The title of the book I read is Monster by Walter Dean Myers. It was published in 1999 by Harpercollins. It has 281 pages. The genre of this book could be described as drama, crime fiction, or just fiction. This book tells about a young, sixteen-year-old boy who is on trial for helping with a murder. He was just the lookout to make sure the store, they robbed was clear, but his crew got caught and he got ratted out. Now he’s in some serious trouble.
In “The Undercover Parent”, by Harlan Coben he argues that parents have a right to monitor their children, by putting spyware on their computers or other devices, making it possible to see what they spend their time doing and to whom they spend their time talking. Though, the way that most teens see it, if a parent is allowing their child onto social media, then they should trust them enough to the point where they shouldn’t have to monitor everything they’re doing.
After few hours reading, “The Sanctuary of School” was written by Lynda Barry, grew up in an interracial neighborhood in Seattle, Washington State. Then, I think this article was interesting to read. I love the way how she told us her past experience by using her own voice to lead us step by step get into her story, then she also shares us about her feeling and how it impacted to her future life. Plus, at the end, she argues that the government should not be cutting the school programs and art related activities. Those programs definitely do help the students and the parents as well. It helped the children learn new things and fill out the empty space that the children need their parent to fill out, but their parent were so busy with works
“Children Need to Play, Not Compete,” by Jessica Statsky is a thoughtful insight on the competitive sports for children. She is of the view that the competitive sports can ruin the enjoyment that games are supposed to provide. These methods of playing the games like adults can prove to be lethal for physical and psychological health. The author quotes from an authentic source that “Kids under the age of fourteen are not by nature physical.” (Tutko) This means that the games for children need to focus more on their pleasure and enjoyment rather than on the competition. Competition only makes children bound to be winners. It also discourages sportsman spirit. Instead of being a source of healthy growth, these competitive sports have started becoming the source of depression for children when they don’t fulfil the expectations of their parents. These sports should enhance the sportsman spirit in children and must be beneficial for their mental and physical health. Concentrating on winning or losing spoils the fun that games hold. In addition, equal chances should be provided to every child to participate. Competitive nature can assist the children in their life later on, but the focus should be on better mental and physical health. (204 words)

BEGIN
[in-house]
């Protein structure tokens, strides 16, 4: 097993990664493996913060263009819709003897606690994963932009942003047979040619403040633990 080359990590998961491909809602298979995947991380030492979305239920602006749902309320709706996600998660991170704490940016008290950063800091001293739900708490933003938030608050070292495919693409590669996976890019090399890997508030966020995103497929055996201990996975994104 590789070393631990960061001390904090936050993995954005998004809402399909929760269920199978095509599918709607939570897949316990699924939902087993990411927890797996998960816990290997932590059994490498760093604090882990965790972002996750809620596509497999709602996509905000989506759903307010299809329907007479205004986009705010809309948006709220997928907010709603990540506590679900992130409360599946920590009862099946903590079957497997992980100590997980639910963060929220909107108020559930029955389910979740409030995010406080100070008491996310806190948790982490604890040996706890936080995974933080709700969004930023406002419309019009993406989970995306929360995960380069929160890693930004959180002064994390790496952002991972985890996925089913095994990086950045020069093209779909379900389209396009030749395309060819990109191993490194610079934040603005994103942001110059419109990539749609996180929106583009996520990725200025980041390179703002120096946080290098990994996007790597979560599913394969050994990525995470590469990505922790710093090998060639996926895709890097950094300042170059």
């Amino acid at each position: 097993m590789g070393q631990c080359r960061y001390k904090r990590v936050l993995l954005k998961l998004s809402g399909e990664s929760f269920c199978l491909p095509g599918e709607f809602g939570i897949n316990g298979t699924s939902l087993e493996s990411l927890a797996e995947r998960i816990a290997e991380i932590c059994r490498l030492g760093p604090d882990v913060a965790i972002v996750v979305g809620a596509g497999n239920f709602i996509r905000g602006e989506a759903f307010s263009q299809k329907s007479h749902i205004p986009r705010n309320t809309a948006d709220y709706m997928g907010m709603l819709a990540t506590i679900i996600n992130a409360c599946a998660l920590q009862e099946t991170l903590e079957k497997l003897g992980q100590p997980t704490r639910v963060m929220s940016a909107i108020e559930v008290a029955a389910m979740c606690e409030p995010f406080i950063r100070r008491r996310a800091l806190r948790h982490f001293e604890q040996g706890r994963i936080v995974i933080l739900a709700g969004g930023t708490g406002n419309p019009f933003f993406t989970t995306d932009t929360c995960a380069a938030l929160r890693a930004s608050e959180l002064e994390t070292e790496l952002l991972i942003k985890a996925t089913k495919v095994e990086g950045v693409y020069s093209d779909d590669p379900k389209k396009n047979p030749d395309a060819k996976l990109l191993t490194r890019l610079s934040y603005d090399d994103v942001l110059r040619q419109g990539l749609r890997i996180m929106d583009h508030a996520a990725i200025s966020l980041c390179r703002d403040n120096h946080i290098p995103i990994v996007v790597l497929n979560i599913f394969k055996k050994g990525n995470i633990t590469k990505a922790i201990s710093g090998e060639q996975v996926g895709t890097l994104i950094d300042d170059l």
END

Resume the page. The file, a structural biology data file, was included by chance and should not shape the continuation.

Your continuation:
My book is The Haunting of Gabriel Ashe written by Dan Poblocki. It is about a boy named Gabriel that has recently moved to his Grandmother's house with his family after their family home burnt to the ground. Gabe meets a neighbor boy named Seth who invites him to play the ‘Hunters Game’. The game begins to take over Gabe's mind and he begins to wonder if the game is actually real or make believe. Gabe Ashe is the narrator of the story. The story takes place at Temple House, Gabe's grandmother's house and in Gabe's imagination. There were many forms of conflict in this book: Person vs. person, Person vs. society, Person vs. self and Person vs. Fate.
When society thinks of the word “childhood,” they imagine it as a precious time for children to be in school and freely play, to grow and learn with the love and support from people dear to their hearts. It is also known to be a cherished period where children are to be innocent and live carefree from fear. However, in the context of The Glass Castle by Jeannette Walls, childhood is viewed as a tough hardship that Jeannette and her siblings have overcame, and the memories they carry has greatly impacted their lives that it has molded them to who they are
As my brother plays in his tournament for high school basketball I hear my mother screaming at him. She's telling him to try harder, run faster, rebound more, and to have fun. Although it is a tournament and everyone wants the team they are for to win, they also all want those boys to have fun. Sports aren't always about winning. Especially since these boys are still in high school, they're just kids. My mother and other parents and coaches know that it's good for them to have fun playing the game they love, but they also know that it's good for them to compete and try their best to get what they want. The coaches and parents know what the real world is like, there's all kinds of competition in it. These sports can help these kids prepare for their soon to be future.